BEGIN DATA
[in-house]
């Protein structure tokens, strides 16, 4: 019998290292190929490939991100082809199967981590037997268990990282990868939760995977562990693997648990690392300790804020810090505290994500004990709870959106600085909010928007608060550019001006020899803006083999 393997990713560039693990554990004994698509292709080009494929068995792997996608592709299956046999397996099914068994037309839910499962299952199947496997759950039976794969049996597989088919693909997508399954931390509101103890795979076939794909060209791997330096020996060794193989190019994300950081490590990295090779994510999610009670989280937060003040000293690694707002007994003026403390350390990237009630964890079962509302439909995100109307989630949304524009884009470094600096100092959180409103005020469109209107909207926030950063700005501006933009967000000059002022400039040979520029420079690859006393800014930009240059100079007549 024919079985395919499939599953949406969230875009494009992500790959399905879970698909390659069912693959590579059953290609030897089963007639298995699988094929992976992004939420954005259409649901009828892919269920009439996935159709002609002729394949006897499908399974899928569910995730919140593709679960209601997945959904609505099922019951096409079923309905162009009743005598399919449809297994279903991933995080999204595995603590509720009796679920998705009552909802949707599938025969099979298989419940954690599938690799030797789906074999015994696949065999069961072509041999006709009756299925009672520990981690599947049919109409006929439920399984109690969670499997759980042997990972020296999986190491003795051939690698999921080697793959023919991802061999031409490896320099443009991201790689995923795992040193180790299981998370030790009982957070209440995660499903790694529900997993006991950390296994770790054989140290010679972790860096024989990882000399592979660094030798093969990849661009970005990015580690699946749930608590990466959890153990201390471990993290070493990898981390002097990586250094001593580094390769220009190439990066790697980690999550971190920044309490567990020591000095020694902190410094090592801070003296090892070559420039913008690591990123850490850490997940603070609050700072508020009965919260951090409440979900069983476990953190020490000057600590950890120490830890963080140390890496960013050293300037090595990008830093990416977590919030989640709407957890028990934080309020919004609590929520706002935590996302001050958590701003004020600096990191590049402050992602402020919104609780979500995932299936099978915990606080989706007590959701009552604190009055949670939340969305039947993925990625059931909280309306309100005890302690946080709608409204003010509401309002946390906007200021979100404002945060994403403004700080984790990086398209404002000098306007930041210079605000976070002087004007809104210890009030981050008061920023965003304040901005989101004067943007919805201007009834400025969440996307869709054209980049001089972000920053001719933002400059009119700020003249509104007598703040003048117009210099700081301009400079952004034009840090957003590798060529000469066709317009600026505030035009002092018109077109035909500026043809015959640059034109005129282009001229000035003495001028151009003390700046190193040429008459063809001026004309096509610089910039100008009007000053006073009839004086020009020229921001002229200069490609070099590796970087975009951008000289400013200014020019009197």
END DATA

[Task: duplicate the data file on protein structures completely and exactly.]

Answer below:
[in-house]
């Protein structure tokens, strides 16, 4: 019998290292190929490939991100082809199967981590037997268990990282990868939760995977562990693997648990690392300790804020810090505290994500004990709870959106600085909010928007608060550019001006020899803006083999 393997990713560039693990554990004994698509292709080009494929068995792997996608592709299956046999397996099914068994037309839910499962299952199947496997759950039976794969049996597989088919693909997508399954931390509101103890795979076939794909060209791997330096020996060794193989190019994300950081490590990295090779994510999610009670989280937060003040000293690694707002007994003026403390350390990237009630964890079962509302439909995100109307989630949304524009884009470094600096100092959180409103005020469109209107909207926030950063700005501006933009967000000059002022400039040979520029420079690859006393800014930009240059100079007549 024919079985395919499939599953949406969230875009494009992500790959399905879970698909390659069912693959590579059953290609030897089963007639298995699988094929992976992004939420954005259409649901009828892919269920009439996935159709002609002729394949006897499908399974899928569910995730919140593709679960209601997945959904609505099922019951096409079923309905162009009743005598399919449809297994279903991933995080999204595995603590509720009796679920998705009552909802949707599938025969099979298989419940954690599938690799030797789906074999015994696949065999069961072509041999006709009756299925009672520990981690599947049919109409006929439920399984109690969670499997759980042997990972020296999986190491003795051939690698999921080697793959023919991802061999031409490896320099443009991201790689995923795992040193180790299981998370030790009982957070209440995660499903790694529900997993006991950390296994770790054989140290010679972790860096024989990882000399592979660094030798093969990849661009970005990015580690699946749930608590990466959890153990201390471990993290070493990898981390002097990586250094001593580094390769220009190439990066790697980690999550971190920044309490567990020591000095020694902190410094090592801070003296090892070559420039913008690591990123850490850490997940603070609050700072508020009965919260951090409440979900069983476990953190020490000057600590950890120490830890963080140390890496960013050293300037090595990008830093990416977590919030989640709407957890028990934080309020919004609590929520706002935590996302001050958590701003004020600096990191590049402050992602402020919104609780979500995932299936099978915990606080989706007590959701009552604190009055949670939340969305039947993925990625059931909280309306309100005890302690946080709608409204003010509401309002946390906007200021979100404002945060994403403004700080984790990086398209404002000098306007930041210079605000976070002087004007809104210890009030981050008061920023965003304040901005989101004067943007919805201007009834400025969440996307869709054209980049001089972000920053001719933002400059009119700020003249509104007598703040003048117009210099700081301009400079952004034009840090957003590798060529000469066709317009600026505030035009002092018109077109035909500026043809015959640059034109005129282009001229000035003495001028151009003390700046190193040429008459063809001026004309096509610089910039100008009007000053006073009839004086020009020229921001002229200069490609070099590796970087975009951008000289400013200014020019009197």